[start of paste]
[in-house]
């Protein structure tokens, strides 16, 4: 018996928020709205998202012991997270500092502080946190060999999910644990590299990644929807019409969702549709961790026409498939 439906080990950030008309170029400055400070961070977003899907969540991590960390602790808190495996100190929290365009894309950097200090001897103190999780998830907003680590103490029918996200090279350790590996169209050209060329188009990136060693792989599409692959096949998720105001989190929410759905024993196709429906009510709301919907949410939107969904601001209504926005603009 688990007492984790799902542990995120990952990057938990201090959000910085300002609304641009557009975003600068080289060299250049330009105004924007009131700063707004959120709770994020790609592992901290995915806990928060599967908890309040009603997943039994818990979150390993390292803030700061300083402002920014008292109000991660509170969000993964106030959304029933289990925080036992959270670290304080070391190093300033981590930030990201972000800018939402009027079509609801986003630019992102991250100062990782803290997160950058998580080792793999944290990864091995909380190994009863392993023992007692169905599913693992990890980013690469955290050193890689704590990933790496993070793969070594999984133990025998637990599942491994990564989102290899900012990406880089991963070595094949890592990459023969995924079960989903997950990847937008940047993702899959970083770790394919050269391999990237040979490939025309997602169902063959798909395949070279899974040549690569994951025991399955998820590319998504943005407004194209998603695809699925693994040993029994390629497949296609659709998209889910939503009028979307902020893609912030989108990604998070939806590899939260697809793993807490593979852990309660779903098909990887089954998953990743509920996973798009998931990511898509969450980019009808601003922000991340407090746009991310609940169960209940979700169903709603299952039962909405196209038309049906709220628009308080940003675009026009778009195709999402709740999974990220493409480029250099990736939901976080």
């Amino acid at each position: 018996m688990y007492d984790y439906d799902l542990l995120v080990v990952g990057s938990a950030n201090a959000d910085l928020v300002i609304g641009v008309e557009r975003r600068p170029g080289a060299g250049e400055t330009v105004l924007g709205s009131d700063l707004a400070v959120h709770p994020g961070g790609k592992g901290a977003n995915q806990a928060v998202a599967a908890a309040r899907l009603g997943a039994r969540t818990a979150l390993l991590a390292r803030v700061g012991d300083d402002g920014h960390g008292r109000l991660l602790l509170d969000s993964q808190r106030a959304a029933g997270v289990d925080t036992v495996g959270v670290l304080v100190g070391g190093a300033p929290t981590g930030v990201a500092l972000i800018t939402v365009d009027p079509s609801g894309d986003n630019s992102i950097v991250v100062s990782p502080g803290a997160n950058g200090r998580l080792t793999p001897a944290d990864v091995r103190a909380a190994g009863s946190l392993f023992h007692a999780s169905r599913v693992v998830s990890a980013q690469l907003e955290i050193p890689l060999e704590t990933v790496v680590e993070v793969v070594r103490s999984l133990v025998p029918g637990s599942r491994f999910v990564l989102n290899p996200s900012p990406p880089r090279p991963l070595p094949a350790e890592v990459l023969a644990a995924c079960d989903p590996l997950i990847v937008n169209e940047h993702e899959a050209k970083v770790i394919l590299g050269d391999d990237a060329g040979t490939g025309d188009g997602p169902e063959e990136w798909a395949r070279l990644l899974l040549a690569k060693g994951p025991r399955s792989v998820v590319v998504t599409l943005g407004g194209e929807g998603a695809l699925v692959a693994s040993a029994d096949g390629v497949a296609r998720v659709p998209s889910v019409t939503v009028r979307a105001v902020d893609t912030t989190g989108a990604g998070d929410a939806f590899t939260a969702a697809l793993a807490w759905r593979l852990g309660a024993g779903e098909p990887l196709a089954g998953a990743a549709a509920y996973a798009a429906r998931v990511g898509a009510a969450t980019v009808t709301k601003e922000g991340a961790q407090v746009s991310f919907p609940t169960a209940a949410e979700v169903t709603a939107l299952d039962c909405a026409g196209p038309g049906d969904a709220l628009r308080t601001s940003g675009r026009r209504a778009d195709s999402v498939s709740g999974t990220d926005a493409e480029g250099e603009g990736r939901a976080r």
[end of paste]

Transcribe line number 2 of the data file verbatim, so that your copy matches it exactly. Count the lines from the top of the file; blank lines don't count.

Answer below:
């Protein structure tokens, strides 16, 4: 018996928020709205998202012991997270500092502080946190060999999910644990590299990644929807019409969702549709961790026409498939 439906080990950030008309170029400055400070961070977003899907969540991590960390602790808190495996100190929290365009894309950097200090001897103190999780998830907003680590103490029918996200090279350790590996169209050209060329188009990136060693792989599409692959096949998720105001989190929410759905024993196709429906009510709301919907949410939107969904601001209504926005603009 688990007492984790799902542990995120990952990057938990201090959000910085300002609304641009557009975003600068080289060299250049330009105004924007009131700063707004959120709770994020790609592992901290995915806990928060599967908890309040009603997943039994818990979150390993390292803030700061300083402002920014008292109000991660509170969000993964106030959304029933289990925080036992959270670290304080070391190093300033981590930030990201972000800018939402009027079509609801986003630019992102991250100062990782803290997160950058998580080792793999944290990864091995909380190994009863392993023992007692169905599913693992990890980013690469955290050193890689704590990933790496993070793969070594999984133990025998637990599942491994990564989102290899900012990406880089991963070595094949890592990459023969995924079960989903997950990847937008940047993702899959970083770790394919050269391999990237040979490939025309997602169902063959798909395949070279899974040549690569994951025991399955998820590319998504943005407004194209998603695809699925693994040993029994390629497949296609659709998209889910939503009028979307902020893609912030989108990604998070939806590899939260697809793993807490593979852990309660779903098909990887089954998953990743509920996973798009998931990511898509969450980019009808601003922000991340407090746009991310609940169960209940979700169903709603299952039962909405196209038309049906709220628009308080940003675009026009778009195709999402709740999974990220493409480029250099990736939901976080």